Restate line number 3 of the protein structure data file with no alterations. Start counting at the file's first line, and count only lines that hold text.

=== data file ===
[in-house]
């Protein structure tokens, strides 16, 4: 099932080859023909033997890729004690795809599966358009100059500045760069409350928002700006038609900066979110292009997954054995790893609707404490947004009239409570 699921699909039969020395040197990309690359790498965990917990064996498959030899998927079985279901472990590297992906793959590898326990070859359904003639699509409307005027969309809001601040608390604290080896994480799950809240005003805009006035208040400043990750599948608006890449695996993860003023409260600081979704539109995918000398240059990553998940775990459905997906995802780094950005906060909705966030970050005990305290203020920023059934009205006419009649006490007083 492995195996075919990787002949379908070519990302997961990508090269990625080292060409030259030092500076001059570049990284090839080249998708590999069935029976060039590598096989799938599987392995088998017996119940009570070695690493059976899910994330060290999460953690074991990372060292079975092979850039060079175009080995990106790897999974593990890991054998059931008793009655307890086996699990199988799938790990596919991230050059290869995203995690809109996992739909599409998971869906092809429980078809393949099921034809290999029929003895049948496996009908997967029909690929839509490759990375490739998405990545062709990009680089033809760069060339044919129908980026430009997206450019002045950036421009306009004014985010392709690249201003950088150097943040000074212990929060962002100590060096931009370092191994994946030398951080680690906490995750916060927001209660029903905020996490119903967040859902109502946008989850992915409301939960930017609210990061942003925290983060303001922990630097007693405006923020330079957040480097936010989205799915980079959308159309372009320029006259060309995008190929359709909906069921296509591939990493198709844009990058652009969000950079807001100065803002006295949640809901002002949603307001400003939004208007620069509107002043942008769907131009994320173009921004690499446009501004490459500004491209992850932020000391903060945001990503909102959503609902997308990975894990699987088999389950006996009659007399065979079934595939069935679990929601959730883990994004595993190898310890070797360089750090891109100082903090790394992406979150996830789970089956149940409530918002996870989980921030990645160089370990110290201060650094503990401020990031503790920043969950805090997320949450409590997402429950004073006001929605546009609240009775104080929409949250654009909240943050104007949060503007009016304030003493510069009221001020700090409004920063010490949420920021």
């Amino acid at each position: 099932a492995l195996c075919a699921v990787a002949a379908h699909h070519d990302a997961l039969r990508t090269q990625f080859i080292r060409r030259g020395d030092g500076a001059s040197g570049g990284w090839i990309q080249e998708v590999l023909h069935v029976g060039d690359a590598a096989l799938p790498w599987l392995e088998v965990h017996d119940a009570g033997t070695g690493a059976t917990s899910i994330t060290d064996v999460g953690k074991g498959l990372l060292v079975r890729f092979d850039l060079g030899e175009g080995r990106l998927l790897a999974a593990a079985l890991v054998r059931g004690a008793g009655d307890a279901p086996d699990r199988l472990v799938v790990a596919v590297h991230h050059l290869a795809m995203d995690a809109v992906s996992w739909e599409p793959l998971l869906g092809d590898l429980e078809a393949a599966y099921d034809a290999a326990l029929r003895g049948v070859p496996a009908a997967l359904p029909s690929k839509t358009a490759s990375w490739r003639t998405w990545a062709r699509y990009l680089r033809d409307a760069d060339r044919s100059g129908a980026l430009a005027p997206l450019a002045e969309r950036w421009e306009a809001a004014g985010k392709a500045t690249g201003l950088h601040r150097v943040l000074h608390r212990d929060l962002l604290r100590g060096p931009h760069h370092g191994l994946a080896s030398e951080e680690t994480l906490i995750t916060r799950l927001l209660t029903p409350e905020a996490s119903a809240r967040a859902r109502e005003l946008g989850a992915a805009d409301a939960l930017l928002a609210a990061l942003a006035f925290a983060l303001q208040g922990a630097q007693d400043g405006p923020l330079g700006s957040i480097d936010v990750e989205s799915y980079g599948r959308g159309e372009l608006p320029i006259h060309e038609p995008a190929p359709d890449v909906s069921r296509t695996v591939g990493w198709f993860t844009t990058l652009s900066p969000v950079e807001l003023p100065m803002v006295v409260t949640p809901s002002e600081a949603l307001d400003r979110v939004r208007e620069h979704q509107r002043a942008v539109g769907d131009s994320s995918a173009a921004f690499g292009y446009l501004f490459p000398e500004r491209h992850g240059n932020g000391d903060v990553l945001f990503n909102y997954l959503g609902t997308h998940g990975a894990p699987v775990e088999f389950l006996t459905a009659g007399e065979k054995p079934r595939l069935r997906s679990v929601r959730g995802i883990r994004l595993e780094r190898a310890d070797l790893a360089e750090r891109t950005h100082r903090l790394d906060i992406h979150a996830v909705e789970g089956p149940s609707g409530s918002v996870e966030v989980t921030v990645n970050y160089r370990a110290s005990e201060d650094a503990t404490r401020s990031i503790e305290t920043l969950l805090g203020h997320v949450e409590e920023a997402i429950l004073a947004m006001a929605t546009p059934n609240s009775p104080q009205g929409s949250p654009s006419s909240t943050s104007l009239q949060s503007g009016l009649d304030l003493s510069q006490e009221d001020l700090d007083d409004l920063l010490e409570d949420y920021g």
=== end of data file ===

């Amino acid at each position: 099932a492995l195996c075919a699921v990787a002949a379908h699909h070519d990302a997961l039969r990508t090269q990625f080859i080292r060409r030259g020395d030092g500076a001059s040197g570049g990284w090839i990309q080249e998708v590999l023909h069935v029976g060039d690359a590598a096989l799938p790498w599987l392995e088998v965990h017996d119940a009570g033997t070695g690493a059976t917990s899910i994330t060290d064996v999460g953690k074991g498959l990372l060292v079975r890729f092979d850039l060079g030899e175009g080995r990106l998927l790897a999974a593990a079985l890991v054998r059931g004690a008793g009655d307890a279901p086996d699990r199988l472990v799938v790990a596919v590297h991230h050059l290869a795809m995203d995690a809109v992906s996992w739909e599409p793959l998971l869906g092809d590898l429980e078809a393949a599966y099921d034809a290999a326990l029929r003895g049948v070859p496996a009908a997967l359904p029909s690929k839509t358009a490759s990375w490739r003639t998405w990545a062709r699509y990009l680089r033809d409307a760069d060339r044919s100059g129908a980026l430009a005027p997206l450019a002045e969309r950036w421009e306009a809001a004014g985010k392709a500045t690249g201003l950088h601040r150097v943040l000074h608390r212990d929060l962002l604290r100590g060096p931009h760069h370092g191994l994946a080896s030398e951080e680690t994480l906490i995750t916060r799950l927001l209660t029903p409350e905020a996490s119903a809240r967040a859902r109502e005003l946008g989850a992915a805009d409301a939960l930017l928002a609210a990061l942003a006035f925290a983060l303001q208040g922990a630097q007693d400043g405006p923020l330079g700006s957040i480097d936010v990750e989205s799915y980079g599948r959308g159309e372009l608006p320029i006259h060309e038609p995008a190929p359709d890449v909906s069921r296509t695996v591939g990493w198709f993860t844009t990058l652009s900066p969000v950079e807001l003023p100065m803002v006295v409260t949640p809901s002002e600081a949603l307001d400003r979110v939004r208007e620069h979704q509107r002043a942008v539109g769907d131009s994320s995918a173009a921004f690499g292009y446009l501004f490459p000398e500004r491209h992850g240059n932020g000391d903060v990553l945001f990503n909102y997954l959503g609902t997308h998940g990975a894990p699987v775990e088999f389950l006996t459905a009659g007399e065979k054995p079934r595939l069935r997906s679990v929601r959730g995802i883990r994004l595993e780094r190898a310890d070797l790893a360089e750090r891109t950005h100082r903090l790394d906060i992406h979150a996830v909705e789970g089956p149940s609707g409530s918002v996870e966030v989980t921030v990645n970050y160089r370990a110290s005990e201060d650094a503990t404490r401020s990031i503790e305290t920043l969950l805090g203020h997320v949450e409590e920023a997402i429950l004073a947004m006001a929605t546009p059934n609240s009775p104080q009205g929409s949250p654009s006419s909240t943050s104007l009239q949060s503007g009016l009649d304030l003493s510069q006490e009221d001020l700090d007083d409004l920063l010490e409570d949420y920021g």